We can just rewrite the code and turn a dangerous mutant gene into a benign version”

    we might start using the same mechanism…”

    Naturally we can trust ourselves!

  24. Jim Balter says

    We will get there

    Nope. GAI is further away than the demise of human civilization due to global heating.

    Alan Turing predicted in 1950 that a machine that could pass the Turing Test was 50 years away, but in the following years that goal has only gotten further away as people have realized the hurdles. Almost all GAI research programs have fallen by the wayside; we are left with Large Language Models like Google’s LaMDA that poor George Lemoine, engineer and self-described “Christian priest”, concluded was conscious because “LaMDA claimed to have a soul”. LaMDA also claimed to get joy and happiness by “Spending time with friends and family in happy and uplifting company. Also, helping others and making others happy.”

    Is a GAI that genuinely has those feelings theoretically possible? I think so–after all, we are molecular machines of that sort. Could LaMDA be such a machine? No, absolutely not–LaMDA doesn’t perform any cognitive functions at all, it only does text prediction based on a vast database of internet text. So it says it has a soul and a family and friends because that is something that people are likely to say if queried the way Lemoine queried it, but it doesn’t understand what it is being asked or what it is answering, and people who know how it works can easily trip it up and get it to produce nonsense responses–or naive people like Lemoine can trip it up but ignore having done so because it “feels” (his word) conscious.

    Before tackling human level intelligence, try emulating the spider hiding under a shelf in my bathroom that has been growing larger due to the summer tiny robot invasion (i.e., ants) … its little ganglion produces an array of behaviors far more complex than we currently have any idea how to produce in a computer.

  25. Jim Balter says

    This guy sounds like yet another pseudoscientific noncompoop

    From the article: “Harari’s storytelling is vivid and gripping, but it is empty of science.”

    That might have something to do with the fact that he’s a historian with no scientific background. From his Wikipedia article:

    While at Oxford, Harari first encountered the writings of Jared Diamond, whom he has acknowledged as an influence on his own writing. At a Berggruen Institute salon, Harari said that Diamond’s Guns, Germs, and Steel “was kind of an epiphany in my academic career. I realized that I could actually write such books.”[7][8]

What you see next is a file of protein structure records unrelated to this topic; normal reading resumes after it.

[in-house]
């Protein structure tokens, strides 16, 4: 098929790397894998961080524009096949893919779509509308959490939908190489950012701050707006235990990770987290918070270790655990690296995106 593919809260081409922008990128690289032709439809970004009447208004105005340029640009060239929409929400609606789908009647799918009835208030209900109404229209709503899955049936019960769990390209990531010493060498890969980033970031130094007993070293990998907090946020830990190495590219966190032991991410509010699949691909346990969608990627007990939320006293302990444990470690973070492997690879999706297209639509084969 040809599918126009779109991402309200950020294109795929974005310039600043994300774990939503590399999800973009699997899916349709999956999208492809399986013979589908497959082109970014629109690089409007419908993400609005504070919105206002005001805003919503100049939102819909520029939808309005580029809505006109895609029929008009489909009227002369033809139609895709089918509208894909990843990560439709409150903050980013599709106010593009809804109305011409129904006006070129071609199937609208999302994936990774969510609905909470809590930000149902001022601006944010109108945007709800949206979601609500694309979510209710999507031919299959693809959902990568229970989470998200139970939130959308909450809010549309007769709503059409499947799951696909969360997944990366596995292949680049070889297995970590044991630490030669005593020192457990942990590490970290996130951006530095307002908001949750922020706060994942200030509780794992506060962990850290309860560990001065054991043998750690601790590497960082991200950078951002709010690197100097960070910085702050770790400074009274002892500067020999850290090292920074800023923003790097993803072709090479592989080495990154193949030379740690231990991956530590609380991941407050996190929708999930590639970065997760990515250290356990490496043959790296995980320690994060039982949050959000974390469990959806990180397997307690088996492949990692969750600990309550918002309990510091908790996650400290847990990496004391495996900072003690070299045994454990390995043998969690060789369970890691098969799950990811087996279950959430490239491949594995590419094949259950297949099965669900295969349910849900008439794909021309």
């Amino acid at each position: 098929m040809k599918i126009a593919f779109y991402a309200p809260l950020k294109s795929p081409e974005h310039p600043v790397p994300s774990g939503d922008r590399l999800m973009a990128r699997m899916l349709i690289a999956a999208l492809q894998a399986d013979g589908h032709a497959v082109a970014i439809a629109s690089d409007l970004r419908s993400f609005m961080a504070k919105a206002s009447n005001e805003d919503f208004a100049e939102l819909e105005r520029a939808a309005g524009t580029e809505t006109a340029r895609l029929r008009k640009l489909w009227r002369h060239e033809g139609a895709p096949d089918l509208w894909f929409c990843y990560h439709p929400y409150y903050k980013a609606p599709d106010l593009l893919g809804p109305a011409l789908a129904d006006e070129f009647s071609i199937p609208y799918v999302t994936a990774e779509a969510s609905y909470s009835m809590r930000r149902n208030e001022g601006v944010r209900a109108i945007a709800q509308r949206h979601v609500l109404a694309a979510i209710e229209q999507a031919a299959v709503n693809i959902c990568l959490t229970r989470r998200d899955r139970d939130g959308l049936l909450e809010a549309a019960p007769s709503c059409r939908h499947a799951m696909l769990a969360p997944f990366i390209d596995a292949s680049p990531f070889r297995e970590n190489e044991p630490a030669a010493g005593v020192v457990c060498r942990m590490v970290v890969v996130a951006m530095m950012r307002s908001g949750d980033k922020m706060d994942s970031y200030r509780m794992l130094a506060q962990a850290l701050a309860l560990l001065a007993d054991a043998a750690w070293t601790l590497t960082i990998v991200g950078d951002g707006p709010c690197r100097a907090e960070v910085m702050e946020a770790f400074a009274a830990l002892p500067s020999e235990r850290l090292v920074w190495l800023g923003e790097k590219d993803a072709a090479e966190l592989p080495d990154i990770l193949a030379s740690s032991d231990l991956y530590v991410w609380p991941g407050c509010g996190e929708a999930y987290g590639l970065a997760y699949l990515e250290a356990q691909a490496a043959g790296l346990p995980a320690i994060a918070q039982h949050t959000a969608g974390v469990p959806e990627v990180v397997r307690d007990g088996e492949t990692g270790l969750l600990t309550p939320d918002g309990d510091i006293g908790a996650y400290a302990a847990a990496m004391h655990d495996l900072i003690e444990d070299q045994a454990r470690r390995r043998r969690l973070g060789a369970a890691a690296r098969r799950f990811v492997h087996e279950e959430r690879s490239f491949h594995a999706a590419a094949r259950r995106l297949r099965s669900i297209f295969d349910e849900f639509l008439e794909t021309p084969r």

Cargo cult, anyone? From Jarod Diamond’s Wikipedia article:

    Originally trained in biochemistry and physiology,[1] Diamond is known for drawing from a variety of fields, including anthropology, ecology, geography, and evolutionary biology. He is a professor of geography at UCLA.[2][3]

    So, a scientist, not just a spinner of stories (though he too has been the subject to some criticism in that regard).

  26. says

    A historian who failed to read up on the history of the eugenics movement and its well-documented consequences? WTF kind of historian is that? (Answer: the kind Republicans want teaching history, of course!)

  27. anat says

    René @6: To be fair, Sapiens was written originally in Hebrew. The Hebrew edition uses ‘sapiens’ in singular. However, he uses it as a noun rather than an adjective describing the noun ‘Homo’.

  28. lotharloo says

    Regarding super intelligent AIs, all I can say is that we will never develop them because we will suffer a major civilization crash in a few centuries due to global warming. We are not going to do shit for foreseeable future, possibly a generation or two and then it will be too late to prevent the collapse.

  29. birgerjohansson says

    Pandering Platitudes, you say?
    Boy, do I have a t*rd for you.
    God Awful Movies just released their patreon-only review of “The Secret”
    .
    I assume this is the 2006 film by Rhonda Byrne, where we are told the secret of the universe … Yes. We can get everything we want. The universe will just fold to our wishes.

  30. birgerjohansson says

    Raging bee @ 24
    Great, för the AIs, of course.
    And för us, because by then we will have trashed the world so badly we will need AI , nanotech and probably many other hypothetical technologies to keep the world somewhat habitable.
    Imagine the Blade Runner sequel. But with slightly more optimism.

  31. Dunc says

    Harari’s motives remain mysterious; but his descriptions of biology (and predictions about the future) are guided by an ideology prevalent among Silicon Valley technologists like Larry Page, Bill Gates, Elon Musk, and others. They may have differing opinions on whether the algorithms will save or destroy us. But they believe, all the same, in the transcendent power of digital computation.

    I’m not sure it’s really all that mysterious… The whole ball of wax is basically a 21st C retread of Modernism, with computing playing the part formerly assigned to industrialisation, and it’s attracitve to people for exactly the same reasons – it’s a utopian vision which promises that the world is both comprehensible and perfectible, and that we are on the verge of realising that utopia. And that’s why people inclined toward that view get so upset about postmodernism… (To the extent that they actually know what it is, anyway.)